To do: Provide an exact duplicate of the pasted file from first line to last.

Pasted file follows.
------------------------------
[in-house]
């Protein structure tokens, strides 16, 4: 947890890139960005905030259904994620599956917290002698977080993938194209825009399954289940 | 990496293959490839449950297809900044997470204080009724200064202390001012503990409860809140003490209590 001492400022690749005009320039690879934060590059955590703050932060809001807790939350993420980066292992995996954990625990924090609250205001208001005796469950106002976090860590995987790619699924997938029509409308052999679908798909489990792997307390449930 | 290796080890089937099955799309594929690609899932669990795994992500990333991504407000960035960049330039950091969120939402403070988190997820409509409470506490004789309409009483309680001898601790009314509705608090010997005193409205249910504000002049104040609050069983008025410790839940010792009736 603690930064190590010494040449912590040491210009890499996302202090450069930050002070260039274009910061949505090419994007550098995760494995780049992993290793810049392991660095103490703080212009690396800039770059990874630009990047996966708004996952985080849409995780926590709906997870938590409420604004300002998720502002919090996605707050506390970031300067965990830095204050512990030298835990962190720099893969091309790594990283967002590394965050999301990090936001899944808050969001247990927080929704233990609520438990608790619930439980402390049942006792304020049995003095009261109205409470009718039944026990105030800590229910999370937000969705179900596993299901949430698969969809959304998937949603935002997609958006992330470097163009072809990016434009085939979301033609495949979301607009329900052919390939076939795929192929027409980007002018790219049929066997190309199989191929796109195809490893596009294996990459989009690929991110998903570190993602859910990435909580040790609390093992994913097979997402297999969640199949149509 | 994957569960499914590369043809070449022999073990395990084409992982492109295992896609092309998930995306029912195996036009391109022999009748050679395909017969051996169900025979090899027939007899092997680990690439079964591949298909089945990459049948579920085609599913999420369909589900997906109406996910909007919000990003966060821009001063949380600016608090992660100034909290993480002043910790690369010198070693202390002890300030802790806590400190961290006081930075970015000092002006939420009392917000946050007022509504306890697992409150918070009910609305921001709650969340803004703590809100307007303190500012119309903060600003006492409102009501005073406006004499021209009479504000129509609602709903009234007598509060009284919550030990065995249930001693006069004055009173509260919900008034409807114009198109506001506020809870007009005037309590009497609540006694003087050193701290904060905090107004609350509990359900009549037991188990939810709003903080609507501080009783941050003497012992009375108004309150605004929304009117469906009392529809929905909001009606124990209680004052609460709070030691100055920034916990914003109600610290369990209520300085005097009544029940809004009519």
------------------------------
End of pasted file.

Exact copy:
[in-house]
């Protein structure tokens, strides 16, 4: 947890890139960005905030259904994620599956917290002698977080993938194209825009399954289940 | 990496293959490839449950297809900044997470204080009724200064202390001012503990409860809140003490209590 001492400022690749005009320039690879934060590059955590703050932060809001807790939350993420980066292992995996954990625990924090609250205001208001005796469950106002976090860590995987790619699924997938029509409308052999679908798909489990792997307390449930 | 290796080890089937099955799309594929690609899932669990795994992500990333991504407000960035960049330039950091969120939402403070988190997820409509409470506490004789309409009483309680001898601790009314509705608090010997005193409205249910504000002049104040609050069983008025410790839940010792009736 603690930064190590010494040449912590040491210009890499996302202090450069930050002070260039274009910061949505090419994007550098995760494995780049992993290793810049392991660095103490703080212009690396800039770059990874630009990047996966708004996952985080849409995780926590709906997870938590409420604004300002998720502002919090996605707050506390970031300067965990830095204050512990030298835990962190720099893969091309790594990283967002590394965050999301990090936001899944808050969001247990927080929704233990609520438990608790619930439980402390049942006792304020049995003095009261109205409470009718039944026990105030800590229910999370937000969705179900596993299901949430698969969809959304998937949603935002997609958006992330470097163009072809990016434009085939979301033609495949979301607009329900052919390939076939795929192929027409980007002018790219049929066997190309199989191929796109195809490893596009294996990459989009690929991110998903570190993602859910990435909580040790609390093992994913097979997402297999969640199949149509 | 994957569960499914590369043809070449022999073990395990084409992982492109295992896609092309998930995306029912195996036009391109022999009748050679395909017969051996169900025979090899027939007899092997680990690439079964591949298909089945990459049948579920085609599913999420369909589900997906109406996910909007919000990003966060821009001063949380600016608090992660100034909290993480002043910790690369010198070693202390002890300030802790806590400190961290006081930075970015000092002006939420009392917000946050007022509504306890697992409150918070009910609305921001709650969340803004703590809100307007303190500012119309903060600003006492409102009501005073406006004499021209009479504000129509609602709903009234007598509060009284919550030990065995249930001693006069004055009173509260919900008034409807114009198109506001506020809870007009005037309590009497609540006694003087050193701290904060905090107004609350509990359900009549037991188990939810709003903080609507501080009783941050003497012992009375108004309150605004929304009117469906009392529809929905909001009606124990209680004052609460709070030691100055920034916990914003109600610290369990209520300085005097009544029940809004009519």